The TUC set itself on a collision course with Gordon Brown on public sector pay last night by backing strike action by millions of public sector workers, foreshadowing a new “winter of discontent”.
Civil servants, local government workers, teachers, transport workers, prison officers and postal workers agreed with a unanimous show of hands at the TUC conference in Brighton to back coordinated strike action against the government’s 2% pay limit and privatisation of services.
Unions have reacted with anger to below-inflation pay rises for health and other public sector workers.
Chancellor Gordon Brown told MPs he had accepted recommendations from the pay review body that awards be kept within the government’s 2% inflation target.
Nurses will get a 1.9% rise, while GPs will get no increase. The armed forces will get 3.3% and consultants 1.3%.
The CPI inflation measure targeted by the government is 2.7%. The old Retail Price Index currently stands at 4.2%.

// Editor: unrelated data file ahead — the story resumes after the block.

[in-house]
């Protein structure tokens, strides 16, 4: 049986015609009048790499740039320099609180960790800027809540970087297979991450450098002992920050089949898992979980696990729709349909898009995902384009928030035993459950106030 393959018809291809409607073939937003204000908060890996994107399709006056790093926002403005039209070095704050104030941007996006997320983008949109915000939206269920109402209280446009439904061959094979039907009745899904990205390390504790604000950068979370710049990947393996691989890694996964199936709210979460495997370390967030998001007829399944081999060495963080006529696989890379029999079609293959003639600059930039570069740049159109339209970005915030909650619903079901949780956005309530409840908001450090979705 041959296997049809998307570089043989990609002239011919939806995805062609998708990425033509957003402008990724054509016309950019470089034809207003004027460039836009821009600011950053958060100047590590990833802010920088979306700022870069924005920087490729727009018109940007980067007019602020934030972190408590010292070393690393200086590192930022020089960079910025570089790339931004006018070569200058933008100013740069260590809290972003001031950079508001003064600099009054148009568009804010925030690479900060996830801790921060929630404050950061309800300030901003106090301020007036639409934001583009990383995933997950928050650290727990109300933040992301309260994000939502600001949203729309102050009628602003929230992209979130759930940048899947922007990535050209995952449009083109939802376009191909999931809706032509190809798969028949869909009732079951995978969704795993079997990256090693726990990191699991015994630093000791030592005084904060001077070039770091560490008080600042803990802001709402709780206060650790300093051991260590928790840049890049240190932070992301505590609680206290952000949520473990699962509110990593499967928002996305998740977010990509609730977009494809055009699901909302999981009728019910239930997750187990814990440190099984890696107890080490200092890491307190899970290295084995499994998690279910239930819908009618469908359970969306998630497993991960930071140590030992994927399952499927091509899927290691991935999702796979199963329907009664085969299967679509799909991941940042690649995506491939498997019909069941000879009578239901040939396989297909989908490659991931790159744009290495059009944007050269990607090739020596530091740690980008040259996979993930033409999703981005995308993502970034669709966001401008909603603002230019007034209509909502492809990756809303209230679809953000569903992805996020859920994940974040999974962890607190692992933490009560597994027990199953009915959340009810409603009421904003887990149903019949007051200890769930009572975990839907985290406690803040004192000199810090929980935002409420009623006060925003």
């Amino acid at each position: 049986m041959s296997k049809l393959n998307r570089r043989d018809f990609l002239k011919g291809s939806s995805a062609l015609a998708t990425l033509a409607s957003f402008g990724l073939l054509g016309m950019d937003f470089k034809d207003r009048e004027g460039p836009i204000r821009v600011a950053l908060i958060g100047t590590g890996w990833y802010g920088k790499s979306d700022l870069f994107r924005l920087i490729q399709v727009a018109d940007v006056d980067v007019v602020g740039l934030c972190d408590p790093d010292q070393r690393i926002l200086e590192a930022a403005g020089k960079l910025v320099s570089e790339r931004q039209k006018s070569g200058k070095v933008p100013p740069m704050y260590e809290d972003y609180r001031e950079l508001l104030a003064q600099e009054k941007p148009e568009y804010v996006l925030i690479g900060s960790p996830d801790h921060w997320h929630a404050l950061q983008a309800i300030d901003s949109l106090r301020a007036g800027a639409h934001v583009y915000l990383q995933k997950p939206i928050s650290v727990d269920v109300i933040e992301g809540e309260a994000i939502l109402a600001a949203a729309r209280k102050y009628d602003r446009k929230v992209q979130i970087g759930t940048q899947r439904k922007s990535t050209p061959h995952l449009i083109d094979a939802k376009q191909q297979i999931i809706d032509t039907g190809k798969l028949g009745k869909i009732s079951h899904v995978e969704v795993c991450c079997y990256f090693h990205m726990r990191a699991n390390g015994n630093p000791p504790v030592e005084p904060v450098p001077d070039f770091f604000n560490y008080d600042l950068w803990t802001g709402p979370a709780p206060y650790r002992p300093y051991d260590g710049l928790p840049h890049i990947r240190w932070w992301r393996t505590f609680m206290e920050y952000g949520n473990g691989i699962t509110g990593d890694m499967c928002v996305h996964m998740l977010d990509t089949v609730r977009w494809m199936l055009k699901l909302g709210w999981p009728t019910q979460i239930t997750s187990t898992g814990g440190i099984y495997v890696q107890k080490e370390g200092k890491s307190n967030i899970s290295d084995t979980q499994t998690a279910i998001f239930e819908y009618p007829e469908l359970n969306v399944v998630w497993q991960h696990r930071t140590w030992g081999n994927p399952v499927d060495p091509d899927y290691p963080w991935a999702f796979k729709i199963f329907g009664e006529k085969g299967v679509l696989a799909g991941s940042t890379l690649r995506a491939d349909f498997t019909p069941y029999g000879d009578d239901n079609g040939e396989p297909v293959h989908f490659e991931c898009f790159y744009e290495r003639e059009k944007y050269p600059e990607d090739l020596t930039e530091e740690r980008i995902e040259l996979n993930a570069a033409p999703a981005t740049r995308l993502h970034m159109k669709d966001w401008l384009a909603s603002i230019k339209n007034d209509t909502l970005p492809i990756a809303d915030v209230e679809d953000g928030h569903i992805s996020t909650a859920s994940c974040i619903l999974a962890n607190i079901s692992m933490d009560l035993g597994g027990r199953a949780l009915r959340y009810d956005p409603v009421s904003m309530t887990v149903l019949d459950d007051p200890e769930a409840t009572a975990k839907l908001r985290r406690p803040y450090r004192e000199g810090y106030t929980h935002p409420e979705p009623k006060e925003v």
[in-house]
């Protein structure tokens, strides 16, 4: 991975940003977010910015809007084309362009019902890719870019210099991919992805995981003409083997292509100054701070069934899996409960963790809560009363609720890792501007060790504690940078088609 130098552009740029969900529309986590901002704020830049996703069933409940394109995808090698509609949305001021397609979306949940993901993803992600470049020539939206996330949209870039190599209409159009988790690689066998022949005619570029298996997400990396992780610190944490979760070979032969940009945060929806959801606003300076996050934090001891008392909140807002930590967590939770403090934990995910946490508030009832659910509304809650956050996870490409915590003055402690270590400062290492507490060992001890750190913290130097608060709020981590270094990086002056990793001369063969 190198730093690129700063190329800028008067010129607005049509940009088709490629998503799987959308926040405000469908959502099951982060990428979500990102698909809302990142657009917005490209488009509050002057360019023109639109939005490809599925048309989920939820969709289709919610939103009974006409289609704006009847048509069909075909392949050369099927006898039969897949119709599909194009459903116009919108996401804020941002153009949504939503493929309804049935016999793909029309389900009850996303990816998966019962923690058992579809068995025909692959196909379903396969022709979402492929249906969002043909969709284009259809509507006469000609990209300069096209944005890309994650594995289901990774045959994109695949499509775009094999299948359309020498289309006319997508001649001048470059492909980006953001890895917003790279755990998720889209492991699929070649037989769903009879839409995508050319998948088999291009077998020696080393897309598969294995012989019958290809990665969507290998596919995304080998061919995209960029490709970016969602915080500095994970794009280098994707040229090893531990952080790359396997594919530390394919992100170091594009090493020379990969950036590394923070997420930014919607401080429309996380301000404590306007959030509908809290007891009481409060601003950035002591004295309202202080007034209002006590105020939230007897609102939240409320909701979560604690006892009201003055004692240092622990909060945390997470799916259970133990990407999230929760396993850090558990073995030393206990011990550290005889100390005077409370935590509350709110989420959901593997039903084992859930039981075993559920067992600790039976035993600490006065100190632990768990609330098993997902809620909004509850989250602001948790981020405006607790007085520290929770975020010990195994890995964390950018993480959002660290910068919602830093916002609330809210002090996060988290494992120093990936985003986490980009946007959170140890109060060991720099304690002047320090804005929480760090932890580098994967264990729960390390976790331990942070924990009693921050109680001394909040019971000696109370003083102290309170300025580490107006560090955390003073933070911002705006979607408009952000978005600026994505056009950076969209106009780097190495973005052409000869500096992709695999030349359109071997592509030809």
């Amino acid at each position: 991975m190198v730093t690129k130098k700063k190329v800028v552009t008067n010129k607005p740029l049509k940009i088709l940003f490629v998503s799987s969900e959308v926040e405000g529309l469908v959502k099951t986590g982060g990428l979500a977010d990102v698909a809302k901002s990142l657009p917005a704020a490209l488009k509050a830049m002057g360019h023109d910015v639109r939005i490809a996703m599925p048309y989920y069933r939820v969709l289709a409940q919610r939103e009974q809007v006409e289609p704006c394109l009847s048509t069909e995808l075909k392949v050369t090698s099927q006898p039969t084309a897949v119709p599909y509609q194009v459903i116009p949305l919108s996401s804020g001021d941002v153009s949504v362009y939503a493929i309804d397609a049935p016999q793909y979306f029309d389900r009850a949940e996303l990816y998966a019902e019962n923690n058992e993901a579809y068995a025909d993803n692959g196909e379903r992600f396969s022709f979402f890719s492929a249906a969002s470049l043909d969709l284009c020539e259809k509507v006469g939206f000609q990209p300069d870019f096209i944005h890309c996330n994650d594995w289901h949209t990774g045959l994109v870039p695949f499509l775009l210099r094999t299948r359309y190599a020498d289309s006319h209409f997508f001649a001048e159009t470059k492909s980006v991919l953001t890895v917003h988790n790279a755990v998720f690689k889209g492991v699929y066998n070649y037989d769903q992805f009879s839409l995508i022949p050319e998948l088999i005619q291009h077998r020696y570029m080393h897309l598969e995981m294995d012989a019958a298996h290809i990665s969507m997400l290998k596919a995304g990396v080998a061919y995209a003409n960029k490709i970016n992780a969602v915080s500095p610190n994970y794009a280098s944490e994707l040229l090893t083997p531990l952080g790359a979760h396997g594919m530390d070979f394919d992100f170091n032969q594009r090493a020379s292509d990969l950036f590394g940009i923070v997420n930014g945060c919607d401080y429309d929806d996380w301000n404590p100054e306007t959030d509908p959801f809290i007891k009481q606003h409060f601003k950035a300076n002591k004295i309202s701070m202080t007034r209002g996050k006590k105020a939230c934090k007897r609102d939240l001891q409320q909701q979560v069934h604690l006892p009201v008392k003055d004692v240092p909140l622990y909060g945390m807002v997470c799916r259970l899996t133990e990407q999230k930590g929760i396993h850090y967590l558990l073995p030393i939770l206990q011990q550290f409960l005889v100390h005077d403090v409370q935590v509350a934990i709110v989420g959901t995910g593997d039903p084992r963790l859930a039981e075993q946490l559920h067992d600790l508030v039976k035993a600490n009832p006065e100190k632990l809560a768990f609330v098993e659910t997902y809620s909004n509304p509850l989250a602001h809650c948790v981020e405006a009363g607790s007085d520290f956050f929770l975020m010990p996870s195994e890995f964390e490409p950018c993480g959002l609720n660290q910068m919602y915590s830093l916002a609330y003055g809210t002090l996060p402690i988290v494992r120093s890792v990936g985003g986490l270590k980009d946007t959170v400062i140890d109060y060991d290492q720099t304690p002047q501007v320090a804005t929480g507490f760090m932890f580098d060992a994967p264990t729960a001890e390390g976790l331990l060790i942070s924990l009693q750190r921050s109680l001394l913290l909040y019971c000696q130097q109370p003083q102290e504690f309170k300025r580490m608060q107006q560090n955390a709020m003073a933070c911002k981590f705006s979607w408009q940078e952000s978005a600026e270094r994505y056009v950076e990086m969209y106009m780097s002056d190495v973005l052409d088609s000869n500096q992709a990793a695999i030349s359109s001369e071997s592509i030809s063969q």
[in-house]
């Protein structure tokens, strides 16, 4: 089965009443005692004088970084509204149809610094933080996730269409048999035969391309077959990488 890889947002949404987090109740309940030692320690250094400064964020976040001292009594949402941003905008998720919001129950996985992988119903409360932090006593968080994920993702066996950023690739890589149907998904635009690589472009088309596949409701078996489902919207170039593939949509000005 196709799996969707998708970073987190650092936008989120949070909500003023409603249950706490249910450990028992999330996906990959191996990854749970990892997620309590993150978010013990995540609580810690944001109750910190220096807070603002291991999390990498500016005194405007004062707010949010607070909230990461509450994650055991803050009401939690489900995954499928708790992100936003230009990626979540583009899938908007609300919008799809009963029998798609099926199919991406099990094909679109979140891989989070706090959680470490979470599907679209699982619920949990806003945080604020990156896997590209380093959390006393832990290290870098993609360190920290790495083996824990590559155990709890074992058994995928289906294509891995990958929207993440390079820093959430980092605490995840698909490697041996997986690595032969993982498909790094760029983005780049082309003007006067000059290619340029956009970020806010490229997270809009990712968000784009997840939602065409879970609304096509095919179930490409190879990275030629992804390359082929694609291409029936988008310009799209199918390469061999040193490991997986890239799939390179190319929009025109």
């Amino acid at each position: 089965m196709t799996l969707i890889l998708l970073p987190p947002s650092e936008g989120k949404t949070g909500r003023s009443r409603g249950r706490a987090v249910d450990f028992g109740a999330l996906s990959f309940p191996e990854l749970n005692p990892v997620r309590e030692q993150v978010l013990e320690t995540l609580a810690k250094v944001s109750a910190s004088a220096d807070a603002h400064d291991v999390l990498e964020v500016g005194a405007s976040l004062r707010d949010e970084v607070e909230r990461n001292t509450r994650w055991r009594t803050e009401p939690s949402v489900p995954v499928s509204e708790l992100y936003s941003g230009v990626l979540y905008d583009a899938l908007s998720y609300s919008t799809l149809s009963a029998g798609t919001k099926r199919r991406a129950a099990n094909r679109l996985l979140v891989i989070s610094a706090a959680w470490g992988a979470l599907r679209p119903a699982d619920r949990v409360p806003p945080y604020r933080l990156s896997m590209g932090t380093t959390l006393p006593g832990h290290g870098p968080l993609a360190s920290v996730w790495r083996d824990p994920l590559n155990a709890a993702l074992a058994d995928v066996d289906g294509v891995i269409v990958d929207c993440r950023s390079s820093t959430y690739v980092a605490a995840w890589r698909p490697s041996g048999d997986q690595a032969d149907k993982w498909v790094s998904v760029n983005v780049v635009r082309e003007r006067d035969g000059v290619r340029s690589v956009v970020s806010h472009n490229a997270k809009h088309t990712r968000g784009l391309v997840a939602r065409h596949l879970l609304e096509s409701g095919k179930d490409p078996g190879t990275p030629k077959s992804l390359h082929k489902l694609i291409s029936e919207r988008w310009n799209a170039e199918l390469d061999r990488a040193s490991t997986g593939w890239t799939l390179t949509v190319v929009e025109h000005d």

The country’s biggest union is calling on the government to give more money to the NHS, amid fresh protests across the UK against plans to cut services.
Unison says the chancellor should use next week’s pre-Budget report to help NHS trusts tackle financial deficits.
Royal College of Nursing (RCN) head Beverley Malone said she hoped changes to the service would be made for clinical, not just financial, reasons.
Protests are taking place against cuts in various UK locations.
Unions have warned of a “summer of discontent” over job losses and cutbacks in the NHS, including threats of industrial action over the Government’s health reforms.
Health unions representing doctors, nurses, ambulance drivers and other health workers said they were committed to a major campaign against the “breakneck” pace of change.
A lobby of Parliament is being planned for October and there will be rallies and demonstrations across the UK as well as fringe meetings at the TUC Congress and Labour Party annual conference in September.
Workers in NHS Logistics are already gearing up to vote over strikes in protest at their jobs being transferred to a private firm, and there could be other ballots.
Unison said it was “shocked” at the scale of recent job cuts,